How this learning will be delivered is beyond the scope of this blog post – as flagged above, there may be a public inquiry in due course.  However, if we are to move beyond a call for more regulation, this will require deep scrutiny around the roles and limits of the law in regulating health related issues, and the relationship between robust regulation, professional practices and ethics, and public protection as a matter of the central mission of all public health institutions. 






9 May 2017

What is a festschrift?

By Graeme Laurie

Book Review: Law, Ethics, and Medicine: Essays in Honour of Peter Skegg, Mark Henaghan and Jesse Wall (eds), (Wellington; The Law Foundation/Thomson Reuters, New Zealand, 2016)

What is a festschrift? I do not ask this question for want of an Oxford English Dictionary (real or virtual), but rather out of genuine intellectual curiosity and professional commitment to ensuring that academic work continues to make distinctive and valuable contributions. As a minimum, a festschrift is a liber amicorum –a book of friends– as highlighted by Ron Paterson in the Foreword to this collection. It is undoubtedly an opportunity to demonstrate admiration for a colleague, and this is abundantly evident in this book. Having never met Peter Skegg, I am nonetheless struck by the warmth and affection in which he is held among contributors for his collegial commitment, kindness, wisdom, mentoring, intellectual leadership, unfailing drive towards quality, and pioneering contributions. The descriptions of Peter Skegg as humble and whimsical invoke a deep regret that our paths have never crossed. And this sentiment is a good thing because, at base, a festschrift must reflect a sense of the person not only as the academic, but also as an individual. In this respect, this volume succeeds admirably throughout.

But, what else is a festschrift? As I write, I realise that perhaps I am asking the wrong question. Let me rephrase: what has a festschrift, in law, become? It is timely to ask this question because the age of the first pioneers in medical law is coming to an end. The moment of the festschrift is upon us. It is noted in this book, for example, that Peter Skegg has enjoyed a 46-year academic career at the Universities of Auckland, Oxford, and Otago. There are multiple examples in the book of his works being truly seminal in exploring new territory in the nascent discipline. However much we might argue and angst about when medical law began, there can be no credible history of the field that does not include accounts of the works of Skegg. The period starts particularly in the 1970s, but also – we learn – with ‘Capacity of a Minor to Consent to Medical Treatment’ in 1969. This time frame saw other key figures emerge, particularly in the United Kingdom, and each now has a festschrift of their own. Beyond Ian Kennedy and Andrew Grubb (both of whom moved on to other endeavours), we have the publication of First Do No Harm in honour of J Kenyon Mason in 2006,[1]and other festschrifts for Sheila McLean in 2015,[2] and for Margaret Brazier in 2016.[3]  Moreover, just as Peter Skegg is lauded as ‘one of the two fathers of medical law’,[4] so too have Mason, Brazier and McLean been hailed as parentibus of the nascent discipline.[5] If ever there was a good reason to produce a festschrift, it is when there is a sound claim to have shaped an entire discipline in its own right. There is a wealth of evidence in this book of the robustness of any such claim for Peter Skegg. In terms of breadth, Skegg has written on a staggering array of topics that would overwhelm the contemporary medical lawyer. As highlighted in the Foreword, these include informed consent, termination of life support and the law of murder, the legal definition of death, body as property, HIV/AIDS, health research, experimentation on children, and patients’ rights. As to their significance, it is here that we get to the crux of the added value and importance of the festschrift. What has Skegg said (for whom we could replace Kennedy, Grubb, Mason, Brazier and McLean) that is, or has been, of any import? Why should we pay attention, and why should we continue to listen?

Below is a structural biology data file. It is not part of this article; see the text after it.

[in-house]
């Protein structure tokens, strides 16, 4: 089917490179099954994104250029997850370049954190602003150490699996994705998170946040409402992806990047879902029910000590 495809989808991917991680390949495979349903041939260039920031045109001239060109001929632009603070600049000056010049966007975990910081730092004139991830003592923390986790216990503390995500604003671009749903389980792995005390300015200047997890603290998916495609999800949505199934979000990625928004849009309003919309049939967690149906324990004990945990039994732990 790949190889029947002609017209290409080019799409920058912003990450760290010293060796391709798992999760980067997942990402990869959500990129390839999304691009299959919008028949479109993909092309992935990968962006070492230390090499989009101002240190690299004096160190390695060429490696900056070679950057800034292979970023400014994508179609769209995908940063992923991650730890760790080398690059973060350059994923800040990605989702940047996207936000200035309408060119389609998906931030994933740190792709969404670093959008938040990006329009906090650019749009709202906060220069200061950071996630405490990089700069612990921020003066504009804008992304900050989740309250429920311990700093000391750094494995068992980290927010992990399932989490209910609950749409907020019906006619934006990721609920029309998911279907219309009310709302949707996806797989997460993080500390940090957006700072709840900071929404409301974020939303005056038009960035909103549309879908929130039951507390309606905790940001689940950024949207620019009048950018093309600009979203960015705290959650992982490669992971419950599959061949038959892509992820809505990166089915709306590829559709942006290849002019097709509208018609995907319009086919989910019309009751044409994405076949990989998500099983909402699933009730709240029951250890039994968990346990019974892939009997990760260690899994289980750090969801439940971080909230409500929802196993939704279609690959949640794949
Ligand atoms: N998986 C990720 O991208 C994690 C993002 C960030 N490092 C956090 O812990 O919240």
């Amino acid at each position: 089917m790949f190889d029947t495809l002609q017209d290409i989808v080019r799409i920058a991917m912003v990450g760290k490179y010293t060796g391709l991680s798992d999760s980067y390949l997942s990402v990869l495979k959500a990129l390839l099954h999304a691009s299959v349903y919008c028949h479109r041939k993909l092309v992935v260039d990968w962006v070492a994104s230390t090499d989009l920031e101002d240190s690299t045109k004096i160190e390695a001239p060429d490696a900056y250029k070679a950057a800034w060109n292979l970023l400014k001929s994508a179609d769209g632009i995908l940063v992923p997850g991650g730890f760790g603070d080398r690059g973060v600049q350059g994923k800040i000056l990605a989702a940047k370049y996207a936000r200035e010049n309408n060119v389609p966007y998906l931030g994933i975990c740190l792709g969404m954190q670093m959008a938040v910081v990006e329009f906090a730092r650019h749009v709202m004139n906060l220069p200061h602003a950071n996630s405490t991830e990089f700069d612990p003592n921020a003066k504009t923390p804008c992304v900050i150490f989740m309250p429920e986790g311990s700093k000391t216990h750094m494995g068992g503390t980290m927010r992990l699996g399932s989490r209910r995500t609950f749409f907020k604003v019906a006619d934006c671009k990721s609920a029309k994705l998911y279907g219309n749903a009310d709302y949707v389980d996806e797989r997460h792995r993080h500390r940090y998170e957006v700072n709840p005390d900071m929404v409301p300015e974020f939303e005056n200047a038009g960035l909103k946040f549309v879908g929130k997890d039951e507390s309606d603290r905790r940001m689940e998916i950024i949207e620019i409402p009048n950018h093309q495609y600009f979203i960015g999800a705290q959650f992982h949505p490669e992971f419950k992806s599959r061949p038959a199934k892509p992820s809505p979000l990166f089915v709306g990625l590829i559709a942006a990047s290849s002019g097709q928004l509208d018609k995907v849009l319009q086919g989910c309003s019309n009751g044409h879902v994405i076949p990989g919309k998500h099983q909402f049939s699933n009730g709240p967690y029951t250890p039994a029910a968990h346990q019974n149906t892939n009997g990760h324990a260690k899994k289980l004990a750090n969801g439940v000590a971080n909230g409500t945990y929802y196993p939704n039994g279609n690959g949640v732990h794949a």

This returns me to my question: what has the festschrift, in law, become? If it is seemingly a random collection of contributions from academic friends, then this is the liber amicorum mentioned above, but it does not differentiate the intellectual contribution of the festschrift from the ubiquitous edited book. In the same way that the good edited collection must focus in and around a theme(s), so too the good festschrift must focus in and around the academic at its heart. Also, reflecting comment above, in medical law we are genuinely reaching an end of an era both in the development of the discipline and for the contributions of these pioneers. Kennedy and Grubb have already moved on, McLean is retired, Brazier serially succumbs to pressure to continue, and sadly Mason passed away in January 2017 after 22 years as Honorary Fellow in Edinburgh Law School.[6]

In the works honouring these colleagues, we should be able to discern a strong sense of their intellectual legacy. Can we do so with this collection honouring Peter Skegg?

One of the editors, Jesse Wall, provides a summary of each of the twelve contributions. This is helpful, and saves this writer the task of doing so in the style of the standard book review. But, this is also valuable for this review precisely because I am suggesting that we must move beyond what is standard when it comes to the festschrift. For Skegg’s book, I suggest that we can find examples of at least four dimensions of the contemporary (legal) festschrift in terms of how a colleague is being honoured: (i) honour through inclusion of work; (ii) honour through collegiality, (iii) honour through continuation of tradition, and (iv) honour through intellectual legacy. In what follows, I do not suggest that these categories are hard and fixed, nor that they are exhaustive, nor that any one contribution fits only into one category. Rather, I offer these insights for future contributions and editors alike to help us all to reflect collectively on the role and value of the festschrift.